Remember yesterday’s Men’s Journal profile of Matt Harvey that contained some good tidbits about the Mets right-hander’s Derek Jeter-modeled dating life and fun-sounding family?
Well, apparently Harvey is experiencing a bit of a backlash to all the details he shared, because he just posted this on Twitter:
Which is a shame, because it was a good, interesting profile of a good, interesting athlete and mostly Harvey just came across as a 24-year-old becoming famous for the first time in New York. Most importantly, I’m just hoping that tweet doesn’t mean the part about his parents liking Tribe Called Quest was misreported.
UPDATE: Harvey expanded on his tweet, telling Andy Martino of the New York Daily News:
I said I wanted to be like Jeter in good ways. I used an example of how he probably goes out, but you never hear anything bad. I love watching Jeter because he played hard every single night and was a winner. When I moved to NYC, the respect for him grew, because I realized what the media was like. And for him, he always stayed out of the bad media, making him a leader on and off the field.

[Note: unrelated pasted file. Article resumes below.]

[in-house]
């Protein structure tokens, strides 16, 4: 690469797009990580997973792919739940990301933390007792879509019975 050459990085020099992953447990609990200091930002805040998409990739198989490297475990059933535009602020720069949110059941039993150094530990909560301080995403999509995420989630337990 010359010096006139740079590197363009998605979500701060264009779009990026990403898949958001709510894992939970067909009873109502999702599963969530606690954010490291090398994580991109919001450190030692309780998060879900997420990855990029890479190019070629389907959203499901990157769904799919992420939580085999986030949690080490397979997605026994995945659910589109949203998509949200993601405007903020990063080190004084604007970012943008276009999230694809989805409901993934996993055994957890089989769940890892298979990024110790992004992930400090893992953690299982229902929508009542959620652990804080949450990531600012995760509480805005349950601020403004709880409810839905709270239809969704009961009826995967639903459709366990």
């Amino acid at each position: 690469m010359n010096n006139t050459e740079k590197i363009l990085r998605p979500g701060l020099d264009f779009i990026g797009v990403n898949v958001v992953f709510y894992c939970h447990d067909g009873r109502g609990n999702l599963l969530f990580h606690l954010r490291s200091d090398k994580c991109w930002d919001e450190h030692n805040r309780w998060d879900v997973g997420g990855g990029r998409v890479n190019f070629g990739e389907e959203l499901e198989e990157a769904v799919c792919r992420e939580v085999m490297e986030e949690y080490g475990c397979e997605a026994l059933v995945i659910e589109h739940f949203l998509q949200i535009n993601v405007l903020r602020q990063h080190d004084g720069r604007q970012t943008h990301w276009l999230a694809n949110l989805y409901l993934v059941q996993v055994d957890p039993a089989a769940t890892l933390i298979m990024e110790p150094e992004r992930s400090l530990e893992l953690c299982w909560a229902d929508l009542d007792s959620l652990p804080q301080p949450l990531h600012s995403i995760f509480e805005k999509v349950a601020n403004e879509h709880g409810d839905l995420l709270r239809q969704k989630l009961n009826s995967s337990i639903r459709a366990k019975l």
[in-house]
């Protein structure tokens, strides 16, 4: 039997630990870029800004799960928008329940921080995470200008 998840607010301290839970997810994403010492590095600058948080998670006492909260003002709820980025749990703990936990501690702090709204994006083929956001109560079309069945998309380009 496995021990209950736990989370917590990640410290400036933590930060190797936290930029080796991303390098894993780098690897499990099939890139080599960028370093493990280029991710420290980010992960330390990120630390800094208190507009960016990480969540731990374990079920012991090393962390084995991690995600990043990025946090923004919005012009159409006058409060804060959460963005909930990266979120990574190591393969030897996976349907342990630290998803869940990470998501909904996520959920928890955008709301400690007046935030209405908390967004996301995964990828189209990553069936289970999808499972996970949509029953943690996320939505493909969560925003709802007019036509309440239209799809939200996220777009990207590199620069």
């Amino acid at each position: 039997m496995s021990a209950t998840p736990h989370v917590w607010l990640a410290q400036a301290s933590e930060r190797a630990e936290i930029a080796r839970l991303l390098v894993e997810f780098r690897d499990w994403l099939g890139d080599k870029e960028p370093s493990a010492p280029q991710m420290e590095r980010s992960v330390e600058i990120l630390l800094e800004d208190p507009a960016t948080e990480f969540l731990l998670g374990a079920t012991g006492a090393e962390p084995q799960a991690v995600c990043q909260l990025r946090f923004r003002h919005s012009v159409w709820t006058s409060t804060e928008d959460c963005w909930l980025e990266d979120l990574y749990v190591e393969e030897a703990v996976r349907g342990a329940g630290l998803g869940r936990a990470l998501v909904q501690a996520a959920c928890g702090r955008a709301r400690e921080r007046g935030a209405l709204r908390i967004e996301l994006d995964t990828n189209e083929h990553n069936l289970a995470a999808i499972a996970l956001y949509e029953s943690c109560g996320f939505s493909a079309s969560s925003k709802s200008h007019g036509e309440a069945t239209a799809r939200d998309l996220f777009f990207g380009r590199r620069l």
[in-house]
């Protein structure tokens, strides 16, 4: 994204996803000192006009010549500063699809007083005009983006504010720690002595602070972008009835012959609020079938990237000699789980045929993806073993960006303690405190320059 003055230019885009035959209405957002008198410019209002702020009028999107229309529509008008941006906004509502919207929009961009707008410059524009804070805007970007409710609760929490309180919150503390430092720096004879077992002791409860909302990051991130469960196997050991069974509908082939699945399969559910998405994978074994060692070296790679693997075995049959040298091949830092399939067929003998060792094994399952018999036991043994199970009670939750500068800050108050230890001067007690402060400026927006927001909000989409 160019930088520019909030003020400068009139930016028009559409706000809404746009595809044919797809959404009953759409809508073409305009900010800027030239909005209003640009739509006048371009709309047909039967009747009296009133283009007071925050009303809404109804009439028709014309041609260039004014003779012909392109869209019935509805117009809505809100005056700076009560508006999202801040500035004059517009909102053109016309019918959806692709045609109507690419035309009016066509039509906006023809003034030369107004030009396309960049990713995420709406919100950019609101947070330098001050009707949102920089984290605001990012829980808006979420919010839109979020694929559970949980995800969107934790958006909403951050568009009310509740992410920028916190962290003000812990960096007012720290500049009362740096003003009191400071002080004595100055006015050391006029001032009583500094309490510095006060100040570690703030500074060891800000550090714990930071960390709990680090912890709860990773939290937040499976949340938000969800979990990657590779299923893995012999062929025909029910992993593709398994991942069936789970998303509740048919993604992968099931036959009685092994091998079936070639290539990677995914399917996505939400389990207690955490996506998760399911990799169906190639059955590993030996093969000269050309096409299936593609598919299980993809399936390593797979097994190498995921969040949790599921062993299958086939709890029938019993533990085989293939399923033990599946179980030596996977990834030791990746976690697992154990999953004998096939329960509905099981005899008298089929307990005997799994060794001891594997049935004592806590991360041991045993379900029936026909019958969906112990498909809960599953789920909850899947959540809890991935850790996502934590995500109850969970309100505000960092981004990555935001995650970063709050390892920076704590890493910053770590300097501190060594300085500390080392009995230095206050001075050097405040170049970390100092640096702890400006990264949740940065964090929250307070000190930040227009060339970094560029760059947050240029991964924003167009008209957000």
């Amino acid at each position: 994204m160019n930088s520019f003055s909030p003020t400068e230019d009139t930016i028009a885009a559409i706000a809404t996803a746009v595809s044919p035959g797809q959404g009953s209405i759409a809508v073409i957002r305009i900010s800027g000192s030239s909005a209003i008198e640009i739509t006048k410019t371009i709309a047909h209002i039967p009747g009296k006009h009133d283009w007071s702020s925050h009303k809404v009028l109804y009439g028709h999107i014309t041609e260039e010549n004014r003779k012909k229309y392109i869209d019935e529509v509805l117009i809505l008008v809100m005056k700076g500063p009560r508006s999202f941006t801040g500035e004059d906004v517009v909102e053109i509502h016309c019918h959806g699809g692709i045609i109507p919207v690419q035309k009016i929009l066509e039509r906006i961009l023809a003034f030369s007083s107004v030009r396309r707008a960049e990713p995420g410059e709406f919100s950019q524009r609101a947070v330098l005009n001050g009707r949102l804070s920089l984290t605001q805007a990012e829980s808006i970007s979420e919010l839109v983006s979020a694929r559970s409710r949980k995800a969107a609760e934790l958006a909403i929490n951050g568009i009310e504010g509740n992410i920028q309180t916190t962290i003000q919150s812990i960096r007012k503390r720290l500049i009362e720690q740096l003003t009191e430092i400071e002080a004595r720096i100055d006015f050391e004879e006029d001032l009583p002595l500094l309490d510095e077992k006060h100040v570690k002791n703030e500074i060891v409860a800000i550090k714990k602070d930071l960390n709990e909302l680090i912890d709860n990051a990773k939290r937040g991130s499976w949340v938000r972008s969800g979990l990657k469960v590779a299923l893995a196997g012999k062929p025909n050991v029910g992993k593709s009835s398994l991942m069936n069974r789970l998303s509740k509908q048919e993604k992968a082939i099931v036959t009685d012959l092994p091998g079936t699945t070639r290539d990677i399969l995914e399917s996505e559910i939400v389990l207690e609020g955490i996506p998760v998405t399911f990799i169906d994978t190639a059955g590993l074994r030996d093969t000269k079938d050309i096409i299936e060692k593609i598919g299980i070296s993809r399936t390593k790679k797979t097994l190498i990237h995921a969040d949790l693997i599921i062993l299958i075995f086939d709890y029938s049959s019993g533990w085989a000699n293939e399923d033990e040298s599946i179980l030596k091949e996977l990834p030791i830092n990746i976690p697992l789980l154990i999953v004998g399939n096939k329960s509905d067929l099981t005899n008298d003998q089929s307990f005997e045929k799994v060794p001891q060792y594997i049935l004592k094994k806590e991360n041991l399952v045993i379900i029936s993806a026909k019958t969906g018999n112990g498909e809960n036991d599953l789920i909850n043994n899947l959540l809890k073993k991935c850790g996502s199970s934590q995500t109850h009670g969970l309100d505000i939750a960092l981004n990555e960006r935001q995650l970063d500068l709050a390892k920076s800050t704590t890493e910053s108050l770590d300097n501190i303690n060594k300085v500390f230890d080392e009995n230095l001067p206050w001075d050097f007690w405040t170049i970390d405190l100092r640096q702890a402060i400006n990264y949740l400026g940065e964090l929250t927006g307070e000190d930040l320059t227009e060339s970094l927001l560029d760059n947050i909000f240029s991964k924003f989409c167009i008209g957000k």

This seems like a pretty lame controversy, even in the age of pretty lame controversies.
Oft-injured pitcher Josh Johnson is retiring from baseball, ESPN’s Jerry Crasnick is reporting.
Johnson, 32, hasn’t pitched in the majors since 2013. The right-hander underwent his third Tommy John surgery in September 2015 but wasn’t able to bounce back.
Johnson spent most of his career with the Marlins, but also pitched for the Blue Jays in the big leagues, as well as the Padres in the minors. He retires with a career 3.40 ERA, 915 strikeouts across 998 innings in the majors, and two All-Star nominations. Johnson led the National League with a 2.30 ERA in 2010, finishing fifth in NL Cy Young Award balloting. One wonders what he could have accomplished if he was able to stay healthy.
The Angels are nearing a multi-year deal with free agent third baseman Luis Valbuena, Jeff Fletcher of the Orange County Register reports. It’s believed to be a two-year contract with a third-year option.
Valbuena, 31, hit .260/.357/.459 with 13 home runs and 40 RBI in 342 plate appearances in 2016. He missed most of the second half with a hamstring injury, for which he underwent surgery in late August.
Valbuena has played a majority of his career at third base, but also has extensive experience at second base and has racked up innings at first base and shortstop as well. He won’t play every day for the Angels, as Yunel Escobar lays claim to third base and C.J. Cron first base, but he will give them flexibility and a left-handed bat off the bench.